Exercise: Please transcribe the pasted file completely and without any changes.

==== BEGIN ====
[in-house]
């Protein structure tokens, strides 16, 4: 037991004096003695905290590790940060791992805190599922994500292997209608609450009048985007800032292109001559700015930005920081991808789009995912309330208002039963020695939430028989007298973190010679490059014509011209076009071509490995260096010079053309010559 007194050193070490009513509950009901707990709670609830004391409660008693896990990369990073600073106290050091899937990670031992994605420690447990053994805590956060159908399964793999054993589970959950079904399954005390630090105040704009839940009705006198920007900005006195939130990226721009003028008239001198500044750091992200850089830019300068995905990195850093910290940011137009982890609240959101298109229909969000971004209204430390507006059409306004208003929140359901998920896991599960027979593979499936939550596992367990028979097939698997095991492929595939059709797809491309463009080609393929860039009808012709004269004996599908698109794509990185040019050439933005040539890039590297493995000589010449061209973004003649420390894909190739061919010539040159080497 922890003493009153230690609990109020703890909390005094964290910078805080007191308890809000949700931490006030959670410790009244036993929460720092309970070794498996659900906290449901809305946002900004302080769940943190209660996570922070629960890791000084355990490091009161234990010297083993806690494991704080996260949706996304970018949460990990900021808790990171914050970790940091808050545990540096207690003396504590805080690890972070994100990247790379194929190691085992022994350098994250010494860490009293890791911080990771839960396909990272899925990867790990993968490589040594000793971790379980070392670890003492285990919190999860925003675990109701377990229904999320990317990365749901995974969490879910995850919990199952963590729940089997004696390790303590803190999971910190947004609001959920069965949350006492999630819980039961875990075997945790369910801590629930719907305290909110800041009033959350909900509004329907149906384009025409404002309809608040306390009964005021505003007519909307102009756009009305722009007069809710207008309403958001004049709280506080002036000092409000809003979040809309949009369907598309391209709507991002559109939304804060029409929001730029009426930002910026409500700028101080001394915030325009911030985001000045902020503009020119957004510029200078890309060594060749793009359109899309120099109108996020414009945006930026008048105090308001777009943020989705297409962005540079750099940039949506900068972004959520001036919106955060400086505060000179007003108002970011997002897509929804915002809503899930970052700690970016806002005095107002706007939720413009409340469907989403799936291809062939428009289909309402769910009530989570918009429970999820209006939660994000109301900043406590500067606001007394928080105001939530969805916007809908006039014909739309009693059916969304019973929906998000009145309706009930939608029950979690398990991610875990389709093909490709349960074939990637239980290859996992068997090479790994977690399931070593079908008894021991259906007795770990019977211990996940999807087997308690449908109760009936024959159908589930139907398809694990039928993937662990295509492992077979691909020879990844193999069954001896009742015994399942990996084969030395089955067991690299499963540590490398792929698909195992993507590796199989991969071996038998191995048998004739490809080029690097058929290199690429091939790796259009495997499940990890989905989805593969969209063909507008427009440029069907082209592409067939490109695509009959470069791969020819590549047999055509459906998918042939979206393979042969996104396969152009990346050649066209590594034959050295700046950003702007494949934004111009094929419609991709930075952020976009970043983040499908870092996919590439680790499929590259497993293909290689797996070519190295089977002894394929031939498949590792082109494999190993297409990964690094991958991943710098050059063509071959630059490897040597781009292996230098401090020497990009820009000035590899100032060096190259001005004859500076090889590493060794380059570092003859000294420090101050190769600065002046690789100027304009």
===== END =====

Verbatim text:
[in-house]
């Protein structure tokens, strides 16, 4: 037991004096003695905290590790940060791992805190599922994500292997209608609450009048985007800032292109001559700015930005920081991808789009995912309330208002039963020695939430028989007298973190010679490059014509011209076009071509490995260096010079053309010559 007194050193070490009513509950009901707990709670609830004391409660008693896990990369990073600073106290050091899937990670031992994605420690447990053994805590956060159908399964793999054993589970959950079904399954005390630090105040704009839940009705006198920007900005006195939130990226721009003028008239001198500044750091992200850089830019300068995905990195850093910290940011137009982890609240959101298109229909969000971004209204430390507006059409306004208003929140359901998920896991599960027979593979499936939550596992367990028979097939698997095991492929595939059709797809491309463009080609393929860039009808012709004269004996599908698109794509990185040019050439933005040539890039590297493995000589010449061209973004003649420390894909190739061919010539040159080497 922890003493009153230690609990109020703890909390005094964290910078805080007191308890809000949700931490006030959670410790009244036993929460720092309970070794498996659900906290449901809305946002900004302080769940943190209660996570922070629960890791000084355990490091009161234990010297083993806690494991704080996260949706996304970018949460990990900021808790990171914050970790940091808050545990540096207690003396504590805080690890972070994100990247790379194929190691085992022994350098994250010494860490009293890791911080990771839960396909990272899925990867790990993968490589040594000793971790379980070392670890003492285990919190999860925003675990109701377990229904999320990317990365749901995974969490879910995850919990199952963590729940089997004696390790303590803190999971910190947004609001959920069965949350006492999630819980039961875990075997945790369910801590629930719907305290909110800041009033959350909900509004329907149906384009025409404002309809608040306390009964005021505003007519909307102009756009009305722009007069809710207008309403958001004049709280506080002036000092409000809003979040809309949009369907598309391209709507991002559109939304804060029409929001730029009426930002910026409500700028101080001394915030325009911030985001000045902020503009020119957004510029200078890309060594060749793009359109899309120099109108996020414009945006930026008048105090308001777009943020989705297409962005540079750099940039949506900068972004959520001036919106955060400086505060000179007003108002970011997002897509929804915002809503899930970052700690970016806002005095107002706007939720413009409340469907989403799936291809062939428009289909309402769910009530989570918009429970999820209006939660994000109301900043406590500067606001007394928080105001939530969805916007809908006039014909739309009693059916969304019973929906998000009145309706009930939608029950979690398990991610875990389709093909490709349960074939990637239980290859996992068997090479790994977690399931070593079908008894021991259906007795770990019977211990996940999807087997308690449908109760009936024959159908589930139907398809694990039928993937662990295509492992077979691909020879990844193999069954001896009742015994399942990996084969030395089955067991690299499963540590490398792929698909195992993507590796199989991969071996038998191995048998004739490809080029690097058929290199690429091939790796259009495997499940990890989905989805593969969209063909507008427009440029069907082209592409067939490109695509009959470069791969020819590549047999055509459906998918042939979206393979042969996104396969152009990346050649066209590594034959050295700046950003702007494949934004111009094929419609991709930075952020976009970043983040499908870092996919590439680790499929590259497993293909290689797996070519190295089977002894394929031939498949590792082109494999190993297409990964690094991958991943710098050059063509071959630059490897040597781009292996230098401090020497990009820009000035590899100032060096190259001005004859500076090889590493060794380059570092003859000294420090101050190769600065002046690789100027304009």